As one of Southeast Asia’s most prized indigenous fruits, durian is grown throughout the region – the southern halves of Thailand, Vietnam, Myanmar, Cambodia and the Philippines; and the entirety of Malaysia, Singapore and Indonesia. Durian’s availability depends on the month you visit, as the durian season varies from country to country.
If you’re planning to hunt durian on your next trip, here are the countries, districts and seasons to consider before you proceed:
Thailand. Durian stalls in Bangkok take advantage of a peak season from late April to early September. Unlike Malaysian and Singaporean durian eaters, Thailand foodies “love to eat their durian unripe,” Mark tells us. “The durian they consume are quite crispy – they will harvest from the tree.”
Malaysia. Durian stalls can be found all throughout both peninsular and Eastern Malaysia. Peninsular Malaysia’s durian season takes place from late May to early September, with a second season from December to January; East Malaysia’s durian season takes place from October to February, with a smaller season from May to June.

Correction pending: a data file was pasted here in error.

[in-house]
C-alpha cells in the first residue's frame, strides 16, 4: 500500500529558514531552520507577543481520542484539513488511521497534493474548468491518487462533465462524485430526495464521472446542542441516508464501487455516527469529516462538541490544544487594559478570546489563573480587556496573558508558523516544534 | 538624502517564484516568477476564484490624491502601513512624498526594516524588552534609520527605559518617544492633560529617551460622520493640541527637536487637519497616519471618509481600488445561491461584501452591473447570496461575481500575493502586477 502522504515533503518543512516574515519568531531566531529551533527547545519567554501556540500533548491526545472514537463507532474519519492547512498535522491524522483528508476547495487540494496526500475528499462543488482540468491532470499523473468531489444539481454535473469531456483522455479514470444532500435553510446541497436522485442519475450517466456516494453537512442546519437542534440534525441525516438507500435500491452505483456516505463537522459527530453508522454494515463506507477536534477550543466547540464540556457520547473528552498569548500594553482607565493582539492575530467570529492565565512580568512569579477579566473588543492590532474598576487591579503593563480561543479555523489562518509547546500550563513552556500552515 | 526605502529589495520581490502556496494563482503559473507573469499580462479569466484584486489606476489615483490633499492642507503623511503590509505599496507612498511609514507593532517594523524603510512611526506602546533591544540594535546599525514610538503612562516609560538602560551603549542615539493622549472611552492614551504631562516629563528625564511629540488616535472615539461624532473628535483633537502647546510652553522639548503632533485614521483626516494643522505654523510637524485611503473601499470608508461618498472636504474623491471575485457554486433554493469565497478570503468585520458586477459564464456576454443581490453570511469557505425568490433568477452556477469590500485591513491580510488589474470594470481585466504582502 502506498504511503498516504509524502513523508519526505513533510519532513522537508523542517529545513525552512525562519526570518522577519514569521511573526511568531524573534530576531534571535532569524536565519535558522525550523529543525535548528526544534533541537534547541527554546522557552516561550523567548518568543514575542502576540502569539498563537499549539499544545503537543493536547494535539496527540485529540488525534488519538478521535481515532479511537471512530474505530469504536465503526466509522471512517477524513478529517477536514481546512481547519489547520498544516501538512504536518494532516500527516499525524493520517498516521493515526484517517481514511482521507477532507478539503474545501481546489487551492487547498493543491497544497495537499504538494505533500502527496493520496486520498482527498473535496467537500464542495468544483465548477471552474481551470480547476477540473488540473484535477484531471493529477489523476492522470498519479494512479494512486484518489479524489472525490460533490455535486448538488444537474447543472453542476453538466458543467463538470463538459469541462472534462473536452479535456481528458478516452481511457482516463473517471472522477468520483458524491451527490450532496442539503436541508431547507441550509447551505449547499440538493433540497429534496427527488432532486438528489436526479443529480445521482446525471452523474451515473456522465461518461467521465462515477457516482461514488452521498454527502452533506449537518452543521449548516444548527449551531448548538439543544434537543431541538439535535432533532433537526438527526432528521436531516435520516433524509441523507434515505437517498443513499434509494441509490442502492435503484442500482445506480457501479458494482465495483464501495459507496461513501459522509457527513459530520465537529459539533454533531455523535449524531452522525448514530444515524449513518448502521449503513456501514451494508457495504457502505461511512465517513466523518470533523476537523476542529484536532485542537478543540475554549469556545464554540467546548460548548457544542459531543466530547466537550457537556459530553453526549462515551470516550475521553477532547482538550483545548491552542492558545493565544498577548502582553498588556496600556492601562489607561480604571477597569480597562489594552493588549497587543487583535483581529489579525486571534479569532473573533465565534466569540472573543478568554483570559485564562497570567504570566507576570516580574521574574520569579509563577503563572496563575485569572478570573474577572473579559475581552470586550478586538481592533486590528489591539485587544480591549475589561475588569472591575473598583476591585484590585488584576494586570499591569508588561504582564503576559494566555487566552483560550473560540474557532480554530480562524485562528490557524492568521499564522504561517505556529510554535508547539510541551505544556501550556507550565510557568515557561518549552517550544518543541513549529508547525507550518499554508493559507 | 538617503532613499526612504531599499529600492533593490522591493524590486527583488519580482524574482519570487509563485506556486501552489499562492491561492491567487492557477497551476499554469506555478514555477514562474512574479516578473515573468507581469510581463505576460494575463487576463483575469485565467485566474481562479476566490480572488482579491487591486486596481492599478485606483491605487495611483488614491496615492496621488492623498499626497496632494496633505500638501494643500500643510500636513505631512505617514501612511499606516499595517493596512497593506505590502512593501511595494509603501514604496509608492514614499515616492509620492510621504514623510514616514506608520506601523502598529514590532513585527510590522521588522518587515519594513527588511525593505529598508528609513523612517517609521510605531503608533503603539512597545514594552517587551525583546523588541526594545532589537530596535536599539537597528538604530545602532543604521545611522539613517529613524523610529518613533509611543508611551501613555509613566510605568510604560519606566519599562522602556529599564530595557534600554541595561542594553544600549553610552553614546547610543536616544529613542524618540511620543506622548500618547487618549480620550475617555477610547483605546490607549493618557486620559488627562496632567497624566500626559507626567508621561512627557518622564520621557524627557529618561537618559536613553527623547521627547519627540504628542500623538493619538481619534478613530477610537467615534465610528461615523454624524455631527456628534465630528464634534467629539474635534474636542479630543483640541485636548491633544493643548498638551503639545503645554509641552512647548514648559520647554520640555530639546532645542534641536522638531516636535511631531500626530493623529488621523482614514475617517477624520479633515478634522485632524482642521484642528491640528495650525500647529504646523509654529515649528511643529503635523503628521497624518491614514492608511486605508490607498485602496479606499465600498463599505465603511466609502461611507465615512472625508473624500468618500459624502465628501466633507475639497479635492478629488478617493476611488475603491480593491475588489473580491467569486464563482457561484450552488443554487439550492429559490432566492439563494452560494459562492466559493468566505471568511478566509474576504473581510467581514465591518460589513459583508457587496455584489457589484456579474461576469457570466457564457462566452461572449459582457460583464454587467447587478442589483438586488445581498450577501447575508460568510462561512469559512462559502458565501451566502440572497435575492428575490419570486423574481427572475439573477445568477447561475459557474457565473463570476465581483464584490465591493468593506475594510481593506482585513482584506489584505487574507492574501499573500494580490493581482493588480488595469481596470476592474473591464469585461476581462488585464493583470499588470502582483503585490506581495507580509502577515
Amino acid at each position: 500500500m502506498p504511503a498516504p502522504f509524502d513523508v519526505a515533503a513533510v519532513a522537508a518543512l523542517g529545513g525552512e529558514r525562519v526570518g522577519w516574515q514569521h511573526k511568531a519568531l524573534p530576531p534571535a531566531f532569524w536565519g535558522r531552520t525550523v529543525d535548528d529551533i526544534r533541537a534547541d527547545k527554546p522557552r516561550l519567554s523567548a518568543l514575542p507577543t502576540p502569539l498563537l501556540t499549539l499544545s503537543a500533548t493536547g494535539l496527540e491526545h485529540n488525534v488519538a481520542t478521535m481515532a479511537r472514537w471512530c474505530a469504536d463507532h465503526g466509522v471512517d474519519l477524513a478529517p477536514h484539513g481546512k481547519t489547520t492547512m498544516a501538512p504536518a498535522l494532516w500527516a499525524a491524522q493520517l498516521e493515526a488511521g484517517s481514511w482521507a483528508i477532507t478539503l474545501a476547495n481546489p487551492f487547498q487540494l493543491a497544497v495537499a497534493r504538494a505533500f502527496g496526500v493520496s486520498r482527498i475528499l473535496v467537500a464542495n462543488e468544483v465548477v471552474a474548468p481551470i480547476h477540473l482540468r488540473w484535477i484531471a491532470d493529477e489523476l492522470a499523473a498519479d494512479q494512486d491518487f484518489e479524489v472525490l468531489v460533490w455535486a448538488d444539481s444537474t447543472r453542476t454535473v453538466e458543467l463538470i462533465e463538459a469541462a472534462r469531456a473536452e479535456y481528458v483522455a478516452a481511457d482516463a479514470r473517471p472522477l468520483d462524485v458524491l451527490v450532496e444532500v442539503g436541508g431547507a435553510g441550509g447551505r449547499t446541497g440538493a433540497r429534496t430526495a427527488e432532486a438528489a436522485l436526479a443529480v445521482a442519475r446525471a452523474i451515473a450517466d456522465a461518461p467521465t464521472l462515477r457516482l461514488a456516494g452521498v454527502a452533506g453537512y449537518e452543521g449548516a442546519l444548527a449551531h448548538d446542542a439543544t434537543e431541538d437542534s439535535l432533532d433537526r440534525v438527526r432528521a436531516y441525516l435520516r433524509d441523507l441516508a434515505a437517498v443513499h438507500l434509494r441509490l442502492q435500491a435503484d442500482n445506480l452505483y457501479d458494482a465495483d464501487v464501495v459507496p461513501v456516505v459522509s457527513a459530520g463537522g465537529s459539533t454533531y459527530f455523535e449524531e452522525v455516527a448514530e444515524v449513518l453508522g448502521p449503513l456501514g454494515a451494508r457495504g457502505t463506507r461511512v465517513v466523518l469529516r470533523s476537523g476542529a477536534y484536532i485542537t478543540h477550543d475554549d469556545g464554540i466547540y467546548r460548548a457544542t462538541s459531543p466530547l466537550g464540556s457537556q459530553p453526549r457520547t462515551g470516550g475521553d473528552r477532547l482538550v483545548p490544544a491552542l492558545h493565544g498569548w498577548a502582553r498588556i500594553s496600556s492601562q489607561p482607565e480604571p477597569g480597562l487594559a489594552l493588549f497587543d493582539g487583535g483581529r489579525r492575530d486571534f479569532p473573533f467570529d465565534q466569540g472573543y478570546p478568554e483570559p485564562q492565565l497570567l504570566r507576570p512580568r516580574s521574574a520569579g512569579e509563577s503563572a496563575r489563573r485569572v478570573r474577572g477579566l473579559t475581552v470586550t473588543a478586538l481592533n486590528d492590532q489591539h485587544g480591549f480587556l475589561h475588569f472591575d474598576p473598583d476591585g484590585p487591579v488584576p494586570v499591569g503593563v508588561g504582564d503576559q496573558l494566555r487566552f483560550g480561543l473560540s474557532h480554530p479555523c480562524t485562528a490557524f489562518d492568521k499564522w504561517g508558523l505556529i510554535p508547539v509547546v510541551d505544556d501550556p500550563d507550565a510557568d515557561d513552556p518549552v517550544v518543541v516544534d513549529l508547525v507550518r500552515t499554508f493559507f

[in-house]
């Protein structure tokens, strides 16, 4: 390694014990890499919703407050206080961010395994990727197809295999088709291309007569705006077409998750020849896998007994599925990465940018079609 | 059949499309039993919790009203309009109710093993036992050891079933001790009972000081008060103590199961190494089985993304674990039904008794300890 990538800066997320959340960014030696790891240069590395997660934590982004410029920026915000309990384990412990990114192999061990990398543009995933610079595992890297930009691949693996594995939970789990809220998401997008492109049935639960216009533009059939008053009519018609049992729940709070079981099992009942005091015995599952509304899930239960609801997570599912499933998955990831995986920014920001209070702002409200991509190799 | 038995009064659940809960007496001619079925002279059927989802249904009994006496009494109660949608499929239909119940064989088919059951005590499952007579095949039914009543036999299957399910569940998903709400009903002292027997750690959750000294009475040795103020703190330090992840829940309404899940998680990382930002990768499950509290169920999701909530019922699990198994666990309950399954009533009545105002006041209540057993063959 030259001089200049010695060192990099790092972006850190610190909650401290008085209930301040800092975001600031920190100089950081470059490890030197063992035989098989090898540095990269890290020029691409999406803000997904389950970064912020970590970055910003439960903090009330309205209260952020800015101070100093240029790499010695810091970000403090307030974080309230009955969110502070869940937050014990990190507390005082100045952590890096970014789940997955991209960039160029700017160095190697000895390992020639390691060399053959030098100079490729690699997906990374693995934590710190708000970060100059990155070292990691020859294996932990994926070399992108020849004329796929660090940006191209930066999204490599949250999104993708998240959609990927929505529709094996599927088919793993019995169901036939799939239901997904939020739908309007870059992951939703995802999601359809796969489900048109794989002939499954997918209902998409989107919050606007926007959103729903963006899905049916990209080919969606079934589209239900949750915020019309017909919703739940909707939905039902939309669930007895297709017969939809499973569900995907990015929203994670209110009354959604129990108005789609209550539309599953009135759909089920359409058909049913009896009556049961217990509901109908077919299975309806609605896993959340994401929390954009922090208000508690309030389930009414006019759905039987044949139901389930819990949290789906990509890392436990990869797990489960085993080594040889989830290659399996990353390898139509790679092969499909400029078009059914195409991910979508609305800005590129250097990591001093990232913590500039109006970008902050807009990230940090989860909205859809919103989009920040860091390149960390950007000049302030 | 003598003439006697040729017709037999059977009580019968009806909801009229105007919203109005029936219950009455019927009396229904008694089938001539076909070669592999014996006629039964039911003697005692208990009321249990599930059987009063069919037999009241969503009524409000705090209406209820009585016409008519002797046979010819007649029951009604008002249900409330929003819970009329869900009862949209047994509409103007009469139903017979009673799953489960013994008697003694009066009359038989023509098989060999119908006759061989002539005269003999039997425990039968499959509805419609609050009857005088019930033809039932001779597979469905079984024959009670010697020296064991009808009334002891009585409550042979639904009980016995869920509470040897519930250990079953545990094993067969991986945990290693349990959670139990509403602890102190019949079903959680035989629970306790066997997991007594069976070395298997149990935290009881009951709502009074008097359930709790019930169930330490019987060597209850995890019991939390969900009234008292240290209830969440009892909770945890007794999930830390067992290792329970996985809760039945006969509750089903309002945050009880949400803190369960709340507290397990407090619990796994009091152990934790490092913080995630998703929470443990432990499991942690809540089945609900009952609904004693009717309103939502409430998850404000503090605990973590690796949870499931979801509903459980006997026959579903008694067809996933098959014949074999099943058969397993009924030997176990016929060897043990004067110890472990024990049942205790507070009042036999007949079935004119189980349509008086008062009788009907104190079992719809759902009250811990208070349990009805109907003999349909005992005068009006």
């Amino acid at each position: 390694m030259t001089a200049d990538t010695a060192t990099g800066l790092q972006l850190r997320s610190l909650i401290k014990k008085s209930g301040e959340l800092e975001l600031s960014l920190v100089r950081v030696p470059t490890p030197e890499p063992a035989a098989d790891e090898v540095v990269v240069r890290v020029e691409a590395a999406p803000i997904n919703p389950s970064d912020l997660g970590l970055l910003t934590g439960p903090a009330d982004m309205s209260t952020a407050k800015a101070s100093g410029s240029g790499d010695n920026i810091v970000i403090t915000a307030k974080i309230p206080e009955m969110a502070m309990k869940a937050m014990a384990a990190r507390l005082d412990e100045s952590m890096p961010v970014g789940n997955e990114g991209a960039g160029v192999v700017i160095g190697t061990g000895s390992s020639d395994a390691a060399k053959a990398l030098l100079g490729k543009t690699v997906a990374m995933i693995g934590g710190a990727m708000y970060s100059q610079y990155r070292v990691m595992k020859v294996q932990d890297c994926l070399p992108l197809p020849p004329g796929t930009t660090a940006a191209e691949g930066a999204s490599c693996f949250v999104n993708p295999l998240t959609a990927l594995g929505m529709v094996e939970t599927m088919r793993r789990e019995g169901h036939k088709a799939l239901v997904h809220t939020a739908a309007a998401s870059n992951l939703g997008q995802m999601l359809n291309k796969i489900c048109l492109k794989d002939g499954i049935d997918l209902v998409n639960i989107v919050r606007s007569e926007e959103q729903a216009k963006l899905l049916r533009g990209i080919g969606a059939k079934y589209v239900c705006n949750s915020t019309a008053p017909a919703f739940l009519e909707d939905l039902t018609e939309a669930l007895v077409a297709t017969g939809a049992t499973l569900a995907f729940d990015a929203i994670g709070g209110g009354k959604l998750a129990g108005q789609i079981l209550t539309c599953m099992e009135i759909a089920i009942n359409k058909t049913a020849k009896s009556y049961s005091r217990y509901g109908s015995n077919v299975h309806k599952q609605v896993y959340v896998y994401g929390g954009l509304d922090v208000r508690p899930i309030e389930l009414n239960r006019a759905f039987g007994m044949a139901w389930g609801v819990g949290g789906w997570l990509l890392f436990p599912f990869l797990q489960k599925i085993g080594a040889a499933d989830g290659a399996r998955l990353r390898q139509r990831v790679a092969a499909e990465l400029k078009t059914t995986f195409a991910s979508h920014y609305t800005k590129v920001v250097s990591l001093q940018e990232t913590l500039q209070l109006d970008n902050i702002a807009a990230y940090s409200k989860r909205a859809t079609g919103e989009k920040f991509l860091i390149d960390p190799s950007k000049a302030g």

Singapore. Durian fans in Singapore follow peninsular Malaysia’s harvest season, as most of their fruits come from right across the border.
Philippines. Durian mainly grows on the southern island of Mindanao – the durian sellers in Davao City sell during a peak season of August to November that coincides with the Kadayawan Festival.
Indonesia. Durian stalls at the capital Jakarta sell at their peak from October to February; the durian-growing island of Sumatra has a different harvest season from June to September, something to consider if you’re visiting the island’s biggest city Medan.
Brunei. The fruiting season in Brunei lasts from July to November; when in Bandar Seri Begawan, visit the Pasar Malam Gadong (Gadong Night Market) to get your durian fix. The market is open from 4pm to 11pm.
Vietnam. The fertile plains between Hue and Ho Chi Minh City produce bumper crops of durian between May and July.
Cambodia. The May-July durian harvest season is good news for the durian-growing region of Kampot, Cambodia’s much-vaunted “durian capital”.